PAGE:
Fairness Quandary In Britain: What To Do With A Dog That Ate His Master?

No photo of Buster is available, but this is a Staffordshire Bull Terrier, and if this image  fills you with fear and revulsion, you're an idiot, at least when it comes to dogs.

No photo of Buster is available, but this is a Staffordshire Bull Terrier, and if this image fills you with fear and revulsion, you’re dangerously ignorant, at least when it comes to dogs.

In Waterloo, England last September, a Staffordshire Bull Terrier named Buster (or Butch…he apparently answered to both names, much in the way I answer to my wife when she calls me “Jack” or “You Idiot”…) found himself in a situation reminiscent of the infamous 1972 Andes plane crash that forced its survivors to resort to cannibalism. His master died suddenly, leaving the dog trapped in the apartment without access to sustenance. After an undetermined amount of time and increasing desperation, Buster  decided “Oh, the hell with it” and ate a sufficient amount of his best friend to stay alive..

I know—“Ick.” Buster may well have felt the same way. Once police had made the grisly discovery, however, Buster found himself in big trouble even though he was was in an emaciated state that suggested that he didn’t do this for fun. The police claimed he was a danger to the community, and the deceased’s family made it clear that it wanted Buster to be put down. Dog lovers and animal rights groups insisted that Buster was a victim of circumstance and that absent evidence that he had plotted to convert his live master into a feast, there was no precedent for blaming the victim in such a case.

After all, those passengers who survived in the Andes by eating the bodies of their less-fortunate companions were not executed. They appeared on talk shows.

Why the different attitude? Well, let’s see:

1. Buster is a dog, and dog lives, reasonably, are valued less than human lives by society—human society anyway.

2. He is also a Staffordshire Bull Terrier, a variety of dog that is a victim of “breedism” or dog racism, from people and authorities who know nothing about dogs. This is one of the breeds commonly called a “pit bull,” so there is a presumption of bad character whenever such a dog has an interaction with humans that doesn’t turn out well. If Buster had been a poodle, a Golden Retriever or a cute little French Bulldog, he may have received more sympathy than suspicion.

3. There is an element of vengeance and the need to assert dominance here. Yes, humans and dogs have a long, lovely, cooperative, mutually beneficial relationship, and many analysts have concluded that the canines cannily ended up with the better end of the deal. Nevertheless, humans don’t want dogs to get any funny ideas about who’s really in charge ( as the owner of a Jack Russell Terrier, I can vouch for the wisdom of this), so periodically an example must be made of a dog that crosses a bold line. Did we neglect to articulate the “Do not, under any circumstances, eat your master” rule? Was “Don’t bite the hand the feed you” not sufficient?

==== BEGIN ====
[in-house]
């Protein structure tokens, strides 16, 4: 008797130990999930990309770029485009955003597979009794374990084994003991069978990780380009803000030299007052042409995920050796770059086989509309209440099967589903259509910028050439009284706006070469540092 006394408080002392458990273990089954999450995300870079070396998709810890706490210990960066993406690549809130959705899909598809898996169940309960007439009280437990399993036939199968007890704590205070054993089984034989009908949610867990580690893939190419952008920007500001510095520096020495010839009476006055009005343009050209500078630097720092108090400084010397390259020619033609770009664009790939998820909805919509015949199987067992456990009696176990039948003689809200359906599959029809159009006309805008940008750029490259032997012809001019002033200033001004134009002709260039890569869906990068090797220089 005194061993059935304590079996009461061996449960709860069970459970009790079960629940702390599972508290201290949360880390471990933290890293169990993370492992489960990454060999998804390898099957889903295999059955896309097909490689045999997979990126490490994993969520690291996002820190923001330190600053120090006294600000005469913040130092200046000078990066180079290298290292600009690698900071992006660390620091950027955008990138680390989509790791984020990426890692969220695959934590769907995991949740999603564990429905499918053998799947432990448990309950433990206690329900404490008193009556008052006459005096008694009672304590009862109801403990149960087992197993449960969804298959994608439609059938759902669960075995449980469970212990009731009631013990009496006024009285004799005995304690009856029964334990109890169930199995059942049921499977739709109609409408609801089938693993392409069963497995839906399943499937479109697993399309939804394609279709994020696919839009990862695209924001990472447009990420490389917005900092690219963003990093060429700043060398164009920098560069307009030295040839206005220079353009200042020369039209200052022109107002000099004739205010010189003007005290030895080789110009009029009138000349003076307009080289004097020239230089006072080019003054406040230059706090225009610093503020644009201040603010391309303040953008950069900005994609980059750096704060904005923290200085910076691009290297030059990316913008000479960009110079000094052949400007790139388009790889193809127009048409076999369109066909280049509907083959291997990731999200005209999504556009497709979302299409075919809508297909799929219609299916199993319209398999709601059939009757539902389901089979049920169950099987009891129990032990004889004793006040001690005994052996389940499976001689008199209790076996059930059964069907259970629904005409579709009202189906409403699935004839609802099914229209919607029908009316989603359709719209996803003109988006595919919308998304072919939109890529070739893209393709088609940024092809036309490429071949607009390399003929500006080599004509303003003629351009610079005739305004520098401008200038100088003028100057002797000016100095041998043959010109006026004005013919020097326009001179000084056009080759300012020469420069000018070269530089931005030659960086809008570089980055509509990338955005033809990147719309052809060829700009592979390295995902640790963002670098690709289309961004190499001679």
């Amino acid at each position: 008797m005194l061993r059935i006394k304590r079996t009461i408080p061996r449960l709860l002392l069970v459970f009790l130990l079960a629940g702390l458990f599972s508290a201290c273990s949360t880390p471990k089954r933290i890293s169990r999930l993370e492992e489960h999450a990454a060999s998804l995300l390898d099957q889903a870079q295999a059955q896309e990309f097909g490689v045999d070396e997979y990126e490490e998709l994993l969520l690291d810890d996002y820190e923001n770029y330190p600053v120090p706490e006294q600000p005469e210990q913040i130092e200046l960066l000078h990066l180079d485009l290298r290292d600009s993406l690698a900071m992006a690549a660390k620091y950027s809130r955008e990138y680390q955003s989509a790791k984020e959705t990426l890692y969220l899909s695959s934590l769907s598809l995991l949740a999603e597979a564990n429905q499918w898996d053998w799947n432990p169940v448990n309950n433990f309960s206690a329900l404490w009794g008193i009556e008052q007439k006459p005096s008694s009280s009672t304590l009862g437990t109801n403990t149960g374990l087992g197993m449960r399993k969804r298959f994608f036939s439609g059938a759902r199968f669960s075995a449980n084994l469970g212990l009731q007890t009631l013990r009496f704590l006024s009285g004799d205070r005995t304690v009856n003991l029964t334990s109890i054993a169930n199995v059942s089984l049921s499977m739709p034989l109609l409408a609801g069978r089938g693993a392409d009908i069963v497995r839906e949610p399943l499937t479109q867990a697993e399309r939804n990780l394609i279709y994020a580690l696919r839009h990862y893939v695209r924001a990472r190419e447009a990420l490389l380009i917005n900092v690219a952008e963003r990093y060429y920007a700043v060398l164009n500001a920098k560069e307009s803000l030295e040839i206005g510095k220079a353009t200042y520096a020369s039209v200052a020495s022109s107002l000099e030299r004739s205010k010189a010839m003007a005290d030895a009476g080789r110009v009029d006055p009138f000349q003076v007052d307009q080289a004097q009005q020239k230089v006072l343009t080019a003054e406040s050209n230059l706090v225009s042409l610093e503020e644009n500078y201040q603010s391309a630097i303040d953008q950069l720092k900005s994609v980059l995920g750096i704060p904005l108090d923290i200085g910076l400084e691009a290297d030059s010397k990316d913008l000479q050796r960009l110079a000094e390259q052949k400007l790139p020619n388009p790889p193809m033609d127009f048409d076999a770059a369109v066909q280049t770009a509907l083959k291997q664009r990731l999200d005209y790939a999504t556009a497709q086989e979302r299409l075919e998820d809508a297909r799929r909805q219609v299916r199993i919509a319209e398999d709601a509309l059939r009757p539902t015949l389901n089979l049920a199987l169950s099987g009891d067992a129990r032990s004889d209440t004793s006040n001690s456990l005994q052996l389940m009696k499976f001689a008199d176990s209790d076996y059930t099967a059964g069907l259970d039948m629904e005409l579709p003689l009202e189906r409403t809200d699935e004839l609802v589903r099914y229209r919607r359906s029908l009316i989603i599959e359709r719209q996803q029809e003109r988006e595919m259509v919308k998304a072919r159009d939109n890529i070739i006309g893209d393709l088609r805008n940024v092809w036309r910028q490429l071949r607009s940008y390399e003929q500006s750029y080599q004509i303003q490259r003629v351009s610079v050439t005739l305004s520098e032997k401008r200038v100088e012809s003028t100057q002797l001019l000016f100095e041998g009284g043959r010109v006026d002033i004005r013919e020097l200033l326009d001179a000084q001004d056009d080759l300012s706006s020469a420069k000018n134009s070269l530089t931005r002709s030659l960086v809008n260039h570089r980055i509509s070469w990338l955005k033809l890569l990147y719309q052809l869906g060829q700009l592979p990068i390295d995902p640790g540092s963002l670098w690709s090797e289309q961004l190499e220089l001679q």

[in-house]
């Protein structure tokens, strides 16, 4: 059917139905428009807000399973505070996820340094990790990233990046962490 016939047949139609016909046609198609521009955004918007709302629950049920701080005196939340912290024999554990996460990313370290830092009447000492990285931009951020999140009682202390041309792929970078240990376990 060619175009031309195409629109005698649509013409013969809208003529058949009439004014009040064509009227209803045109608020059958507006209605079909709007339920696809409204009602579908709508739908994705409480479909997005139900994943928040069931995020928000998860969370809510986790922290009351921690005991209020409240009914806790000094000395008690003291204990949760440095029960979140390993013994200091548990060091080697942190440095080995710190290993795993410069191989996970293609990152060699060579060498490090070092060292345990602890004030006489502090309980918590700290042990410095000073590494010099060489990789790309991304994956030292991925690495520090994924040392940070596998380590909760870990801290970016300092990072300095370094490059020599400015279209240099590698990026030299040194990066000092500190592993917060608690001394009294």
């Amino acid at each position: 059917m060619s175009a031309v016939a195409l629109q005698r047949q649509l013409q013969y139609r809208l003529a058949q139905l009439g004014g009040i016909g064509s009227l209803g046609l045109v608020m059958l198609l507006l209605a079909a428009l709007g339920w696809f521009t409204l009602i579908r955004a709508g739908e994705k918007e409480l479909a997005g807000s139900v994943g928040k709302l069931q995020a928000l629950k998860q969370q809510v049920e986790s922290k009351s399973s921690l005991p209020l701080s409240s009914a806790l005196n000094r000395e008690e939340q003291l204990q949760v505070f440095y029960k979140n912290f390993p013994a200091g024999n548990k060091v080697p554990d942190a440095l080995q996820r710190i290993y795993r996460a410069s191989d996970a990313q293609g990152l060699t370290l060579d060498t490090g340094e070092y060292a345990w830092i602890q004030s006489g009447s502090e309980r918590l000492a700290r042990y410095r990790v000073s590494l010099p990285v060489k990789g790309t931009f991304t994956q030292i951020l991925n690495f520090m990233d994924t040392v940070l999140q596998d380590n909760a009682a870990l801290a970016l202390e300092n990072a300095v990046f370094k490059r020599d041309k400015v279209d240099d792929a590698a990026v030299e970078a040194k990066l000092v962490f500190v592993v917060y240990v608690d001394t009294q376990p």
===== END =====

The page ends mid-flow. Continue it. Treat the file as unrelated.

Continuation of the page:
4. In a similar vein, there is a visceral sense of fear and betrayal at work here that creates a strong “Ick!” factor. Nobody wants to think that their dog’s loyalty is so pragmatic that it would succumb to mere hunger and desperation. This story destroys idealized images of dogs standing guard over their fallen owners. It dashes illusions. Surely Lassie would never eat Timmy, no matter how hungry she was. If a dead spinster was discovered half eaten by her twenty malnourished cats, nobody would be surprised. We know our cats are just waiting for the opportunity to take over.

5. This is pure speculation, but my wife flagged the point: why was the eaten dog owner undiscovered so long that his pet was forced to chow down on him? If the man was elderly (neither his name nor his age has been revealed), the family may feel guilty about neglecting him, and seizing on the opportunity to make Buster the villain. Grace points out that we both had periods where we had an elderly parent who lived alone, and we called them every day at the very minimum. If we didn’t get an answer, we checked on their safety. Why didn’t this family do that?

Nevertheless, District Judge Wendy Lloyd dismissed the attempts to save Buster, saying the dog was lawfully seized as evidence, and ordered that he be destroyed because he “does constitute a danger to public safety.”

And if she is wrong, meh…it’s only a dog.

Buster’s defenders have not given up, however. Solicitors acting for Freshfields Animal Rescue Centre (That’s Freshfields the international law firm, not the grocery store chain) and the Senior Staffordshire Terrier Club filed an appeal, so there will be another legal hearing. The matter will ultimately be decided on the basis of whether Buster is dangerous or not.

I have my doubts whether either side of the dispute is capable of an objective assessment. In the previous hearing, police showed a video of  a police dog handler “exerting pressure” on Buster by  holding it down and then trying to pick him up. Buster bit him. So would I. As a rebuttal, Buster’s allies argued that he is normally friendly, but has been understandably traumatized by this experience and needs time to recover. A loving and experienced owner could rehabilitate the dog, they argued.

I hope the judge is capable of clearing away all the irrelevancies, “ick” factors, biases and taboos and make a fair and ethical decision.

Good luck, Buster.


Sources: Liverpool Echo, Telegraph, Good Dog Story


19 thoughts on “Fairness Quandary In Britain: What To Do With A Dog That Ate His Master?

  1. Christ, if Buster were in Virginia, he’d be entitled to vote.

    Isn’t there a middle ground here? Probation? Release him to the Staffordshire Terrier Club and see how things go with a good foster person.

      • The point that seems missing is this — Buster didn’t eat a live human being. He ate a corpse. I would hope that the courts would make that differentiation, but I know better.